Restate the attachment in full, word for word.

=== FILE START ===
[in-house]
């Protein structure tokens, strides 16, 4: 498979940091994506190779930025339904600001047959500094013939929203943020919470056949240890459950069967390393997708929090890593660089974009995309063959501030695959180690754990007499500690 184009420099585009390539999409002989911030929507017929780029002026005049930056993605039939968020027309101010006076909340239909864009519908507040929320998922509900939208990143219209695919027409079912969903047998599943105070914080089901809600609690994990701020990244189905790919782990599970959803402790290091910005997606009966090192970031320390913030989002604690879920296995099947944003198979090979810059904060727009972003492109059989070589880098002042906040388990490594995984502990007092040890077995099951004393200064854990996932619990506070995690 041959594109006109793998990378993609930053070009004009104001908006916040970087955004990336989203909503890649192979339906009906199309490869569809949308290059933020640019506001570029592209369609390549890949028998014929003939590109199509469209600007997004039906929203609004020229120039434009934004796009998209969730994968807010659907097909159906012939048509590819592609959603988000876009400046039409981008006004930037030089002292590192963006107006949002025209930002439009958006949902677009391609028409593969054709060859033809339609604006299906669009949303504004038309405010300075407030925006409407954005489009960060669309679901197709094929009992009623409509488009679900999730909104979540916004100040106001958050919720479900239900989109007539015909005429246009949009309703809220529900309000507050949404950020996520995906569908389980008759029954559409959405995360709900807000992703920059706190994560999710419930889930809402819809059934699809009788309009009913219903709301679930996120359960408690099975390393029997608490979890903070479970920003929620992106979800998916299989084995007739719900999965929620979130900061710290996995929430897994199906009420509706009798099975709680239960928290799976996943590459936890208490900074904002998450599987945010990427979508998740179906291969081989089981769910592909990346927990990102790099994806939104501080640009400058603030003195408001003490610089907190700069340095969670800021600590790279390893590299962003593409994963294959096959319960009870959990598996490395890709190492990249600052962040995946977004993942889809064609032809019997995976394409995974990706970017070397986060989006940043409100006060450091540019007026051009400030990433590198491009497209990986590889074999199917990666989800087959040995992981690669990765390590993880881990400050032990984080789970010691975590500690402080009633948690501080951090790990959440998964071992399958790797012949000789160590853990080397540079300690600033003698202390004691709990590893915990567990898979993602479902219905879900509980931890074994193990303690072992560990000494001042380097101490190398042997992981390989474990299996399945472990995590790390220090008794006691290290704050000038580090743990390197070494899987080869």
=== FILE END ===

[in-house]
């Protein structure tokens, strides 16, 4: 498979940091994506190779930025339904600001047959500094013939929203943020919470056949240890459950069967390393997708929090890593660089974009995309063959501030695959180690754990007499500690 184009420099585009390539999409002989911030929507017929780029002026005049930056993605039939968020027309101010006076909340239909864009519908507040929320998922509900939208990143219209695919027409079912969903047998599943105070914080089901809600609690994990701020990244189905790919782990599970959803402790290091910005997606009966090192970031320390913030989002604690879920296995099947944003198979090979810059904060727009972003492109059989070589880098002042906040388990490594995984502990007092040890077995099951004393200064854990996932619990506070995690 041959594109006109793998990378993609930053070009004009104001908006916040970087955004990336989203909503890649192979339906009906199309490869569809949308290059933020640019506001570029592209369609390549890949028998014929003939590109199509469209600007997004039906929203609004020229120039434009934004796009998209969730994968807010659907097909159906012939048509590819592609959603988000876009400046039409981008006004930037030089002292590192963006107006949002025209930002439009958006949902677009391609028409593969054709060859033809339609604006299906669009949303504004038309405010300075407030925006409407954005489009960060669309679901197709094929009992009623409509488009679900999730909104979540916004100040106001958050919720479900239900989109007539015909005429246009949009309703809220529900309000507050949404950020996520995906569908389980008759029954559409959405995360709900807000992703920059706190994560999710419930889930809402819809059934699809009788309009009913219903709301679930996120359960408690099975390393029997608490979890903070479970920003929620992106979800998916299989084995007739719900999965929620979130900061710290996995929430897994199906009420509706009798099975709680239960928290799976996943590459936890208490900074904002998450599987945010990427979508998740179906291969081989089981769910592909990346927990990102790099994806939104501080640009400058603030003195408001003490610089907190700069340095969670800021600590790279390893590299962003593409994963294959096959319960009870959990598996490395890709190492990249600052962040995946977004993942889809064609032809019997995976394409995974990706970017070397986060989006940043409100006060450091540019007026051009400030990433590198491009497209990986590889074999199917990666989800087959040995992981690669990765390590993880881990400050032990984080789970010691975590500690402080009633948690501080951090790990959440998964071992399958790797012949000789160590853990080397540079300690600033003698202390004691709990590893915990567990898979993602479902219905879900509980931890074994193990303690072992560990000494001042380097101490190398042997992981390989474990299996399945472990995590790390220090008794006691290290704050000038580090743990390197070494899987080869």